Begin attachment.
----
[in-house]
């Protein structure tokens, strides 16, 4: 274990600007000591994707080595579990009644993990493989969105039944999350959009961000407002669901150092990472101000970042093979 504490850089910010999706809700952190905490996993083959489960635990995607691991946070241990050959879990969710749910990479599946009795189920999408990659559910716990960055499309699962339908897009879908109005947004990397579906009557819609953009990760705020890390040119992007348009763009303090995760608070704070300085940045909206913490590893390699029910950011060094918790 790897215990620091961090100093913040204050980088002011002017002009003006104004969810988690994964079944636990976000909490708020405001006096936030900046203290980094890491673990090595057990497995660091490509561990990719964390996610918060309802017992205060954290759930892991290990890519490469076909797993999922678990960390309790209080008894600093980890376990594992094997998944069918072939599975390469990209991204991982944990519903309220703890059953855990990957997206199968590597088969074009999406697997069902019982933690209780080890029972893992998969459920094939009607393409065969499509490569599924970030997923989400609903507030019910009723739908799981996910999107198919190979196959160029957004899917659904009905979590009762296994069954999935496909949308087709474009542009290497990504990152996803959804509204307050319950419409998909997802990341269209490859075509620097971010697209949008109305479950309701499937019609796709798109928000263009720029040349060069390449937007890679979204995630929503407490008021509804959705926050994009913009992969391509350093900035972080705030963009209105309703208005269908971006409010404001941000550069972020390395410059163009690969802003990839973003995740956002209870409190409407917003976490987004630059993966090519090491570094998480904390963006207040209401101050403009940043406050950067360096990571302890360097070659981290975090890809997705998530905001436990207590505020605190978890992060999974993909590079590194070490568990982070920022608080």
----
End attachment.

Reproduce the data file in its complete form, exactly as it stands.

[in-house]
């Protein structure tokens, strides 16, 4: 274990600007000591994707080595579990009644993990493989969105039944999350959009961000407002669901150092990472101000970042093979 504490850089910010999706809700952190905490996993083959489960635990995607691991946070241990050959879990969710749910990479599946009795189920999408990659559910716990960055499309699962339908897009879908109005947004990397579906009557819609953009990760705020890390040119992007348009763009303090995760608070704070300085940045909206913490590893390699029910950011060094918790 790897215990620091961090100093913040204050980088002011002017002009003006104004969810988690994964079944636990976000909490708020405001006096936030900046203290980094890491673990090595057990497995660091490509561990990719964390996610918060309802017992205060954290759930892991290990890519490469076909797993999922678990960390309790209080008894600093980890376990594992094997998944069918072939599975390469990209991204991982944990519903309220703890059953855990990957997206199968590597088969074009999406697997069902019982933690209780080890029972893992998969459920094939009607393409065969499509490569599924970030997923989400609903507030019910009723739908799981996910999107198919190979196959160029957004899917659904009905979590009762296994069954999935496909949308087709474009542009290497990504990152996803959804509204307050319950419409998909997802990341269209490859075509620097971010697209949008109305479950309701499937019609796709798109928000263009720029040349060069390449937007890679979204995630929503407490008021509804959705926050994009913009992969391509350093900035972080705030963009209105309703208005269908971006409010404001941000550069972020390395410059163009690969802003990839973003995740956002209870409190409407917003976490987004630059993966090519090491570094998480904390963006207040209401101050403009940043406050950067360096990571302890360097070659981290975090890809997705998530905001436990207590505020605190978890992060999974993909590079590194070490568990982070920022608080």